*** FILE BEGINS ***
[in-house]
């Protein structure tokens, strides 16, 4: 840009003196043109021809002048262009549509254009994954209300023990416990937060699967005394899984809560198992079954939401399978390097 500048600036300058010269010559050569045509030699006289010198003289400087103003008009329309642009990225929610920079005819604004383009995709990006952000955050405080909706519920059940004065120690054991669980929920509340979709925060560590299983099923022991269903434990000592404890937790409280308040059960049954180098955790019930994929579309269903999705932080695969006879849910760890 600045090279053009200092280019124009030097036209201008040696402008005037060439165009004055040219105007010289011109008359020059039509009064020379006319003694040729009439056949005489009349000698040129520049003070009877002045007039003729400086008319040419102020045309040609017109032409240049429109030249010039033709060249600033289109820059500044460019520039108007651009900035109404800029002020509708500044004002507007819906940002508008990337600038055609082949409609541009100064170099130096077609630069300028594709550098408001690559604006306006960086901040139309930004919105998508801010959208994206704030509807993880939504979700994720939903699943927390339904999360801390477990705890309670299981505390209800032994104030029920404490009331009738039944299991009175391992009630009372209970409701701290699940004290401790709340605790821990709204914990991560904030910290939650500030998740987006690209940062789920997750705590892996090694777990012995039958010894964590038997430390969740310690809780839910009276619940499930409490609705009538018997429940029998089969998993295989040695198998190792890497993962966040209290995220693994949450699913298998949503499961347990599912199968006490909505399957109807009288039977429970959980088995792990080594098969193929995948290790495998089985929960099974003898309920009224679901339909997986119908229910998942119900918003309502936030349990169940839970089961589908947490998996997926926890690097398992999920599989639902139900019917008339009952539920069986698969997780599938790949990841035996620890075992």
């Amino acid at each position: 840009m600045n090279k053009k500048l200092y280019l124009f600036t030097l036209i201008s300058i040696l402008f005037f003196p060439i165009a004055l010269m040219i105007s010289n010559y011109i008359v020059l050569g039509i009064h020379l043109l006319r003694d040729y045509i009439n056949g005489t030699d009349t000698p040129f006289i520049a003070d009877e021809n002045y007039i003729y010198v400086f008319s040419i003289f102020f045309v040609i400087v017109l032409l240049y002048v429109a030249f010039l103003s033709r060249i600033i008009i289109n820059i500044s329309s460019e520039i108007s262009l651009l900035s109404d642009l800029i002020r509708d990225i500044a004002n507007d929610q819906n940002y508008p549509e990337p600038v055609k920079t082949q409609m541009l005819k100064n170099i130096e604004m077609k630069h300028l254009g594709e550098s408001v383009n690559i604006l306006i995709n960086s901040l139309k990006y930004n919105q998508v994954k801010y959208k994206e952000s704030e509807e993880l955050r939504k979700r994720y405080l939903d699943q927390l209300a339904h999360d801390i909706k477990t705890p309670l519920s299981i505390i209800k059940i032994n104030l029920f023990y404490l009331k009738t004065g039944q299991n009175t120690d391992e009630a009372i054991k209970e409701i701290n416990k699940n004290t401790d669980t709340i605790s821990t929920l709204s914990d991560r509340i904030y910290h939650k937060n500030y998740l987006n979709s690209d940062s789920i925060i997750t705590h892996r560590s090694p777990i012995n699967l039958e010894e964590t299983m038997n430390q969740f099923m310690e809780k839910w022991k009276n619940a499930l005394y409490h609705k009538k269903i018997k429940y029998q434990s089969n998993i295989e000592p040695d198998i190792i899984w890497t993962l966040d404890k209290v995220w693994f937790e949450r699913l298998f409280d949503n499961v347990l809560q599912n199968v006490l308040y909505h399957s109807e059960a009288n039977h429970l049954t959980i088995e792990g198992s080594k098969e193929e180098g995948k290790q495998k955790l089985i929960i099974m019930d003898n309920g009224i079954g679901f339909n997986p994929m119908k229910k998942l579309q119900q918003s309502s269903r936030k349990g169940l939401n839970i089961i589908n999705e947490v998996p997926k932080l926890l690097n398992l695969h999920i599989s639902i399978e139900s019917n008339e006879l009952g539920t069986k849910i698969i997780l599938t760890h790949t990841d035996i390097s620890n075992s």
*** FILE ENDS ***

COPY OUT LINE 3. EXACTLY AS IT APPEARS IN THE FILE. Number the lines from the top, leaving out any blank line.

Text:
């Amino acid at each position: 840009m600045n090279k053009k500048l200092y280019l124009f600036t030097l036209i201008s300058i040696l402008f005037f003196p060439i165009a004055l010269m040219i105007s010289n010559y011109i008359v020059l050569g039509i009064h020379l043109l006319r003694d040729y045509i009439n056949g005489t030699d009349t000698p040129f006289i520049a003070d009877e021809n002045y007039i003729y010198v400086f008319s040419i003289f102020f045309v040609i400087v017109l032409l240049y002048v429109a030249f010039l103003s033709r060249i600033i008009i289109n820059i500044s329309s460019e520039i108007s262009l651009l900035s109404d642009l800029i002020r509708d990225i500044a004002n507007d929610q819906n940002y508008p549509e990337p600038v055609k920079t082949q409609m541009l005819k100064n170099i130096e604004m077609k630069h300028l254009g594709e550098s408001v383009n690559i604006l306006i995709n960086s901040l139309k990006y930004n919105q998508v994954k801010y959208k994206e952000s704030e509807e993880l955050r939504k979700r994720y405080l939903d699943q927390l209300a339904h999360d801390i909706k477990t705890p309670l519920s299981i505390i209800k059940i032994n104030l029920f023990y404490l009331k009738t004065g039944q299991n009175t120690d391992e009630a009372i054991k209970e409701i701290n416990k699940n004290t401790d669980t709340i605790s821990t929920l709204s914990d991560r509340i904030y910290h939650k937060n500030y998740l987006n979709s690209d940062s789920i925060i997750t705590h892996r560590s090694p777990i012995n699967l039958e010894e964590t299983m038997n430390q969740f099923m310690e809780k839910w022991k009276n619940a499930l005394y409490h609705k009538k269903i018997k429940y029998q434990s089969n998993i295989e000592p040695d198998i190792i899984w890497t993962l966040d404890k209290v995220w693994f937790e949450r699913l298998f409280d949503n499961v347990l809560q599912n199968v006490l308040y909505h399957s109807e059960a009288n039977h429970l049954t959980i088995e792990g198992s080594k098969e193929e180098g995948k290790q495998k955790l089985i929960i099974m019930d003898n309920g009224i079954g679901f339909n997986p994929m119908k229910k998942l579309q119900q918003s309502s269903r936030k349990g169940l939401n839970i089961i589908n999705e947490v998996p997926k932080l926890l690097n398992l695969h999920i599989s639902i399978e139900s019917n008339e006879l009952g539920t069986k849910i698969i997780l599938t760890h790949t990841d035996i390097s620890n075992s």